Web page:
RIP-laptop-300x228Two of the most prominent tech research agencies, International Data Corporation (IDC ) and Gartner Group, have both released their end-2015 evaluations of the state of the PC market. And although the precise numbers differ slightly, the news is pretty dire for PC manufacturers.

First, IDC, since its estimate of the decline is more severe. According to IDC’s Worldwide Quarterly PC Tracker , “worldwide PC shipments totaled 71.9 million units in the fourth quarter of 2015 (4Q15), a year-on-year decline of -10.6% … Although total shipments were in line with already conservative expectations, the news nonetheless ended 2015 as the first year below 300 million units since 2008. The holiday quarter achieved a modest uptick compared to the third quarter, but the year-on-year decline in 2015 shipments was nevertheless the largest in history, surpassing the decline of -9.8% in 2013.”

According to Gartner, meanwhile, “worldwide PC shipments totaled 75.7 million units in the fourth quarter of 2015, a 8.3 percent decline from the fourth quarter of 2014.” However, outside the U.S., the situation was even worse. Mikako Kitagawa, principal analyst at Gartner, observed that: “collectively EMEA, Japan and Latin America saw their markets reduced by nearly 10 percent in 2015.”

One ominous sign for the future of PCs is the way that according to IDC, the PC industry finished 2015 “as expected.” Those conservative expectations are already baked in, meaning that analysts see PCs as a sunset industry. Gartner sees a further 1 percent decline in 2016, noting: “the PC market is still in the middle of structural change which will reduce the PC installed base in the next few years.”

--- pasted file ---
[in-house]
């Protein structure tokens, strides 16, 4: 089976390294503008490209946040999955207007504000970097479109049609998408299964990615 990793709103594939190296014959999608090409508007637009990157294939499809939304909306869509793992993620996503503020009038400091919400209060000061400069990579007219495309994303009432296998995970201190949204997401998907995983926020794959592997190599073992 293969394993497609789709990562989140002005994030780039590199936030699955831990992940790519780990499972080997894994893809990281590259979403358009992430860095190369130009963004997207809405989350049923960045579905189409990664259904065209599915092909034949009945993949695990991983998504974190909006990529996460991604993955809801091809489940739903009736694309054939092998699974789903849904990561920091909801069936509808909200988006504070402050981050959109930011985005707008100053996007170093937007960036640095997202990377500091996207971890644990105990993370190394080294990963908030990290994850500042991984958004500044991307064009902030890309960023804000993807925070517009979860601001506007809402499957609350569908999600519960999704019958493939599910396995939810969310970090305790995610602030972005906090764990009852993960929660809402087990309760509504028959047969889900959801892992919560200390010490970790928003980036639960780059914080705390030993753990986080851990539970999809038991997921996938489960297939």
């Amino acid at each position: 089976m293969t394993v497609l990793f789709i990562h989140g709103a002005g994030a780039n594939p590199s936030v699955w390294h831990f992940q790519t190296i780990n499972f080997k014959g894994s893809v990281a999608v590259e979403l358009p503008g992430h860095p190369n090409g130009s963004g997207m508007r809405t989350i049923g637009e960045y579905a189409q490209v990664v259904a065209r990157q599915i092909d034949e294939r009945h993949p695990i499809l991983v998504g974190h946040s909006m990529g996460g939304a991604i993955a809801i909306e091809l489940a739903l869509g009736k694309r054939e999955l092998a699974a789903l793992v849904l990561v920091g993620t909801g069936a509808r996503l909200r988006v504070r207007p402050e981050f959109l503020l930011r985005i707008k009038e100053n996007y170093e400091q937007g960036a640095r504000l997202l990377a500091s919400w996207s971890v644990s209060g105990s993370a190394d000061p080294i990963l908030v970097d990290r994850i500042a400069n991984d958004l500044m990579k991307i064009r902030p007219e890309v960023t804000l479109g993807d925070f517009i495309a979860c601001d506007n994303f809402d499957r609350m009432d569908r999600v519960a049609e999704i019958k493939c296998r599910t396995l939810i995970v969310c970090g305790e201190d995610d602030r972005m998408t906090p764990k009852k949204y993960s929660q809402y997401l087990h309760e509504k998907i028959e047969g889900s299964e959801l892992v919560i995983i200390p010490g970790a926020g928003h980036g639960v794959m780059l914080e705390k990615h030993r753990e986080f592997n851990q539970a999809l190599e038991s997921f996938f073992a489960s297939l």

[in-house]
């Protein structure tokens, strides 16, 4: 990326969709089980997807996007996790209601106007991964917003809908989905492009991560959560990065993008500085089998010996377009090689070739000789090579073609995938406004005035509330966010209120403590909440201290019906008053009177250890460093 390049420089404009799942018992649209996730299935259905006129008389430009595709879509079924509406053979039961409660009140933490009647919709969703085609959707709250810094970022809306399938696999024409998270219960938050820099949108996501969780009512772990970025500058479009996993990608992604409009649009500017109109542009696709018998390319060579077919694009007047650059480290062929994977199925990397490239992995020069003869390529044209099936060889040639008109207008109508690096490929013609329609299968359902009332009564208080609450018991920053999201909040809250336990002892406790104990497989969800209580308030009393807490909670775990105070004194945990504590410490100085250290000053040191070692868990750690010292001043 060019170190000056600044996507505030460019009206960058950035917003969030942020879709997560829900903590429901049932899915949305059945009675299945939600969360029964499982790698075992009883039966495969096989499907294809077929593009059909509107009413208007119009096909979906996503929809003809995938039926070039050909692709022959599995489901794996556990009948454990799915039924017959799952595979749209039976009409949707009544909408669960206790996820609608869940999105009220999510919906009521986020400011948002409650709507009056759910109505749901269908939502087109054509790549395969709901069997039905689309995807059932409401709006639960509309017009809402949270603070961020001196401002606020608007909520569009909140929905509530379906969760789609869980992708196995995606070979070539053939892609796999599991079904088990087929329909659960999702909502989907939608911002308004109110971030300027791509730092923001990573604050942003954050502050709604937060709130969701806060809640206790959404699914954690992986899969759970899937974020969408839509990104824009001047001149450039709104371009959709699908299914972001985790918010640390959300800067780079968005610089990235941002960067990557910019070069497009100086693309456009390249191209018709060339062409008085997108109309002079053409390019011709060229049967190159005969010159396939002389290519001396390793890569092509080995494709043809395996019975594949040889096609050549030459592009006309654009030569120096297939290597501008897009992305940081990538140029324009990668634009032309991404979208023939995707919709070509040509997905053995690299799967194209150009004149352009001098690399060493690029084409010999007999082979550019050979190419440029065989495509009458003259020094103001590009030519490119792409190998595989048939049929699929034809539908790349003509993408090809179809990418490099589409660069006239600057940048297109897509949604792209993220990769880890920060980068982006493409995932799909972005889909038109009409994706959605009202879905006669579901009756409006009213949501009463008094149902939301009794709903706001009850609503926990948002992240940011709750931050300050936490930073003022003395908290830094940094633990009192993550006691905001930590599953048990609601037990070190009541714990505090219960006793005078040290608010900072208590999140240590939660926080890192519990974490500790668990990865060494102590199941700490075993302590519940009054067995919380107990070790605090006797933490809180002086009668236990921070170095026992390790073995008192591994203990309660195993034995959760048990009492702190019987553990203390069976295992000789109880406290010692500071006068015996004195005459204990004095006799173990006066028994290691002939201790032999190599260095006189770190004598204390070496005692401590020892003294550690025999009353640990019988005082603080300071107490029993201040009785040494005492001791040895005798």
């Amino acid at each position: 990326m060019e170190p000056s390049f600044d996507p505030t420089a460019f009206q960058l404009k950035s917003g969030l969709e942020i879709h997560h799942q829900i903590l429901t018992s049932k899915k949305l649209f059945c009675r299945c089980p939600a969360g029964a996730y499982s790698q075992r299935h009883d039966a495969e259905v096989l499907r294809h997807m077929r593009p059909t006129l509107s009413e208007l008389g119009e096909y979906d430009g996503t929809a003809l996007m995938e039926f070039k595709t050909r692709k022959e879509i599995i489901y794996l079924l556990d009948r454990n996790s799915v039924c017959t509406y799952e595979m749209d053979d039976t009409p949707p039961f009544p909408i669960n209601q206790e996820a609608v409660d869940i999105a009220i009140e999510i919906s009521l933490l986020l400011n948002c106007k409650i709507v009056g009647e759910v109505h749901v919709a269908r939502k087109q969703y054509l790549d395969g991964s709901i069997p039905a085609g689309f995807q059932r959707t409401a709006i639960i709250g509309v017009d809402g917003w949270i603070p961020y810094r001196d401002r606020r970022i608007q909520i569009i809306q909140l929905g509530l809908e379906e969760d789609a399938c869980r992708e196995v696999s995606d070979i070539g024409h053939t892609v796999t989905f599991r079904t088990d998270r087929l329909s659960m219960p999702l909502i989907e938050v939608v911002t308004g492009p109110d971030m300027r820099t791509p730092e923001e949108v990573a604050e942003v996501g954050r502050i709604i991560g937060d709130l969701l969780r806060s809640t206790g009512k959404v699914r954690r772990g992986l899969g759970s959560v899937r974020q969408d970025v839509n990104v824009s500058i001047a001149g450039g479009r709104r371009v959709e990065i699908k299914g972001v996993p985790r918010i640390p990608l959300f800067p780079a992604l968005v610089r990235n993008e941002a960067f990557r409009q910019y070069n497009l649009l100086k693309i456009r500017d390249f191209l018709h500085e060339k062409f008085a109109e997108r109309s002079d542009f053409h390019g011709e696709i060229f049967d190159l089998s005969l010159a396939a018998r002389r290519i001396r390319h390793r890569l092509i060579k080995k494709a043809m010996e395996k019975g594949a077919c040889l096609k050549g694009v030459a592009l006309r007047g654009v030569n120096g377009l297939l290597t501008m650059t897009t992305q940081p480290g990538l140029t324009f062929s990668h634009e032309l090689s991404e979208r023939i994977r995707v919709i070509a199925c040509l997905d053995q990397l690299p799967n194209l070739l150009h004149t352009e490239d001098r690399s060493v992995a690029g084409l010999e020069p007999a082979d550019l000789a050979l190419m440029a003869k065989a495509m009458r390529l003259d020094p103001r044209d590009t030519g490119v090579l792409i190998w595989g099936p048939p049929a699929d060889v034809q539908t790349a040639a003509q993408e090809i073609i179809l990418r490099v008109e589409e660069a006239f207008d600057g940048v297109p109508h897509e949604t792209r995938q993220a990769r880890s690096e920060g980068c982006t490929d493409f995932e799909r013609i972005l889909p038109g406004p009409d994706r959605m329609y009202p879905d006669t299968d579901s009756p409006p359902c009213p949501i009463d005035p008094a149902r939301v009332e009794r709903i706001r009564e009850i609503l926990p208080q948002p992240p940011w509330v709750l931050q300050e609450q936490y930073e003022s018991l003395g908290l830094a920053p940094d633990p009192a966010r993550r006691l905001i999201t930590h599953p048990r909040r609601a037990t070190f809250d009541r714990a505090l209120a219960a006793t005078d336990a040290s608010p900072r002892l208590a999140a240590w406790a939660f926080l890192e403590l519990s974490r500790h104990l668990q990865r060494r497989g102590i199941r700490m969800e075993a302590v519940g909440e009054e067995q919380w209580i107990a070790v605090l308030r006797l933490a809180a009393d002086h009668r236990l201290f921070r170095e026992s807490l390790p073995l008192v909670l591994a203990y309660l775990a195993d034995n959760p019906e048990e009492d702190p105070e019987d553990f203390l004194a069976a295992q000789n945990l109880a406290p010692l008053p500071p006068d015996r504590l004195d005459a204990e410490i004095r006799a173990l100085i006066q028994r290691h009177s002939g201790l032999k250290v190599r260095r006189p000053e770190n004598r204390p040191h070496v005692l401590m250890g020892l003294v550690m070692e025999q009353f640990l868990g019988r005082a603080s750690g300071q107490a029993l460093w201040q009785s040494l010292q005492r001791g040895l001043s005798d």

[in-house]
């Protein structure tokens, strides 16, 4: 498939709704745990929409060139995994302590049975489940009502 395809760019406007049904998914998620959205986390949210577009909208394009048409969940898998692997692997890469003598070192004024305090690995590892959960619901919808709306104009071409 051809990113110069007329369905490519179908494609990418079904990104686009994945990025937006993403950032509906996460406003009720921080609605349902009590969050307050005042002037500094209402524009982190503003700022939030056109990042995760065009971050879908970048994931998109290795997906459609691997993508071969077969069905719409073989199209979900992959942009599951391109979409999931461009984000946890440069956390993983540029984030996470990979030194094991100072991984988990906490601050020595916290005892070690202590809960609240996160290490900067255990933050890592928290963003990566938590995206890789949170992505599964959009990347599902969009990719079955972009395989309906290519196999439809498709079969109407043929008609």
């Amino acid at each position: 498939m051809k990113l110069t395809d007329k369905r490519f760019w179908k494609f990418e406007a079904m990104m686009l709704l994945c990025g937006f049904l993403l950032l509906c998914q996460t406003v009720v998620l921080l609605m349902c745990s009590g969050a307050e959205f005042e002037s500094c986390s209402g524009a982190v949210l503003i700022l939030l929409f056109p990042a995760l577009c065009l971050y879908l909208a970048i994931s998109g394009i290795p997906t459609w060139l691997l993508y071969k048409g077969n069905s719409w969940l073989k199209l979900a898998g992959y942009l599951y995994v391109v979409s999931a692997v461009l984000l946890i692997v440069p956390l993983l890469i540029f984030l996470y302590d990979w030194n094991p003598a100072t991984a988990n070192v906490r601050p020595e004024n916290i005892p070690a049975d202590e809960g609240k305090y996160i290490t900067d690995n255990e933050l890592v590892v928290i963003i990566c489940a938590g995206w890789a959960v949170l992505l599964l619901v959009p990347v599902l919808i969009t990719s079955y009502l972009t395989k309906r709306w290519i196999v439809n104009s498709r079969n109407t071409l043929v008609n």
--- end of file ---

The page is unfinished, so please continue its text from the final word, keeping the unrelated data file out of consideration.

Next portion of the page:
The action has clearly moved on elsewhere, to mobile devices of all kinds, whether phablet, smartphone, or Fire. Developing markets, which promise so much for mobile growth, appear to be doing very little for PCs. Mikako Kitagawa noted that during the 2015 holiday season, “consumers’ interest shifted to other consumer electronics devices such as TVs and wearables.” And note, incidentally, that IDC’s figures do also include Chromebooks.

IDC does note some slightly more positive signs for 2016: “while some very attractive new PCs have been launched, the market is taking some time to respond to new OS and hardware configurations – deciding when to upgrade and evaluating slim, convertible, detachable, and touch variations vs. more traditional PCs.” Furthermore, there is strong growth in detachable/convertible tablet PC models, which IDC counts separately from traditional PCs. “Adding those units to PC shipments would boost growth by roughly 6 percentage points in the fourth quarter and 3 percentage points for all of 2015.”

As this suggests, with Windows 10, Microsoft at least has an OS that is somewhat exposed to the new growth areas – imagine how much more dire things would look if Windows couldn’t fit into a mobile or tablet/convertible form factor at all. All the same, the writing appears to be on the wall for the traditional PC. Don’t expect to be reading your ebooks on an old style laptop in the years ahead.


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